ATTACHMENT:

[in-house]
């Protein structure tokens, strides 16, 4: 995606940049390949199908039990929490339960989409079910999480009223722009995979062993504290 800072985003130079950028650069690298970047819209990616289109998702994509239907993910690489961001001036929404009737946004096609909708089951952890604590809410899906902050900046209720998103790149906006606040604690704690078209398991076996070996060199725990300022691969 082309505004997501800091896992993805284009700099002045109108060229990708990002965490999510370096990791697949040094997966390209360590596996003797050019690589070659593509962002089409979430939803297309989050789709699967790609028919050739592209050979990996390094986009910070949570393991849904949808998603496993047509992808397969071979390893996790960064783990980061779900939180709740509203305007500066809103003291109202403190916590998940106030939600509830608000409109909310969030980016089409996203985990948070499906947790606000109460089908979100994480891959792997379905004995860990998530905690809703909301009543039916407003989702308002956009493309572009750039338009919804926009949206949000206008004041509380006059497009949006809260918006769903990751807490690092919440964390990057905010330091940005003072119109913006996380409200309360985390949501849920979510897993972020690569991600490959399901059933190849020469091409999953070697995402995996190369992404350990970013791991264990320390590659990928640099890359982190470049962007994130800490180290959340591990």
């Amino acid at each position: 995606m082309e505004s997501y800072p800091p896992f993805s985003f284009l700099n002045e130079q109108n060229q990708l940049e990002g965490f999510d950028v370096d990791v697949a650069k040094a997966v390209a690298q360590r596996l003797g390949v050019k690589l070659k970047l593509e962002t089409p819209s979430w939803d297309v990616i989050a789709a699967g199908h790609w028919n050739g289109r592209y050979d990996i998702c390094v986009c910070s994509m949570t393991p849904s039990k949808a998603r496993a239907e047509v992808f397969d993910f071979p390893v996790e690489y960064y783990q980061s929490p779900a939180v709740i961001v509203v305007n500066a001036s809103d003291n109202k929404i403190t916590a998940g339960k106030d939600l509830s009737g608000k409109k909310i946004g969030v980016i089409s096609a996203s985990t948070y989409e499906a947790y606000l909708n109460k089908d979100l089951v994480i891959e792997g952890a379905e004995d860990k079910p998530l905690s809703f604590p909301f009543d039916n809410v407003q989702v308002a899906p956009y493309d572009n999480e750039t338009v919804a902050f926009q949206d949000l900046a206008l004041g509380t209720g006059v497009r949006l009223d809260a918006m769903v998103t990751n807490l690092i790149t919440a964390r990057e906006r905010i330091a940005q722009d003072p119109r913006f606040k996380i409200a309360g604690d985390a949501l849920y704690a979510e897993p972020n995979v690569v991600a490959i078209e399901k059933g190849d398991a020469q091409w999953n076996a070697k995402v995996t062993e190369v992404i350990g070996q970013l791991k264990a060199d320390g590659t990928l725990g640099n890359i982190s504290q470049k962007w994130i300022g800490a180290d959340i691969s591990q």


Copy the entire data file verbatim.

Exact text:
[in-house]
């Protein structure tokens, strides 16, 4: 995606940049390949199908039990929490339960989409079910999480009223722009995979062993504290 800072985003130079950028650069690298970047819209990616289109998702994509239907993910690489961001001036929404009737946004096609909708089951952890604590809410899906902050900046209720998103790149906006606040604690704690078209398991076996070996060199725990300022691969 082309505004997501800091896992993805284009700099002045109108060229990708990002965490999510370096990791697949040094997966390209360590596996003797050019690589070659593509962002089409979430939803297309989050789709699967790609028919050739592209050979990996390094986009910070949570393991849904949808998603496993047509992808397969071979390893996790960064783990980061779900939180709740509203305007500066809103003291109202403190916590998940106030939600509830608000409109909310969030980016089409996203985990948070499906947790606000109460089908979100994480891959792997379905004995860990998530905690809703909301009543039916407003989702308002956009493309572009750039338009919804926009949206949000206008004041509380006059497009949006809260918006769903990751807490690092919440964390990057905010330091940005003072119109913006996380409200309360985390949501849920979510897993972020690569991600490959399901059933190849020469091409999953070697995402995996190369992404350990970013791991264990320390590659990928640099890359982190470049962007994130800490180290959340591990």
């Amino acid at each position: 995606m082309e505004s997501y800072p800091p896992f993805s985003f284009l700099n002045e130079q109108n060229q990708l940049e990002g965490f999510d950028v370096d990791v697949a650069k040094a997966v390209a690298q360590r596996l003797g390949v050019k690589l070659k970047l593509e962002t089409p819209s979430w939803d297309v990616i989050a789709a699967g199908h790609w028919n050739g289109r592209y050979d990996i998702c390094v986009c910070s994509m949570t393991p849904s039990k949808a998603r496993a239907e047509v992808f397969d993910f071979p390893v996790e690489y960064y783990q980061s929490p779900a939180v709740i961001v509203v305007n500066a001036s809103d003291n109202k929404i403190t916590a998940g339960k106030d939600l509830s009737g608000k409109k909310i946004g969030v980016i089409s096609a996203s985990t948070y989409e499906a947790y606000l909708n109460k089908d979100l089951v994480i891959e792997g952890a379905e004995d860990k079910p998530l905690s809703f604590p909301f009543d039916n809410v407003q989702v308002a899906p956009y493309d572009n999480e750039t338009v919804a902050f926009q949206d949000l900046a206008l004041g509380t209720g006059v497009r949006l009223d809260a918006m769903v998103t990751n807490l690092i790149t919440a964390r990057e906006r905010i330091a940005q722009d003072p119109r913006f606040k996380i409200a309360g604690d985390a949501l849920y704690a979510e897993p972020n995979v690569v991600a490959i078209e399901k059933g190849d398991a020469q091409w999953n076996a070697k995402v995996t062993e190369v992404i350990g070996q970013l791991k264990a060199d320390g590659t990928l725990g640099n890359i982190s504290q470049k962007w994130i300022g800490a180290d959340i691969s591990q």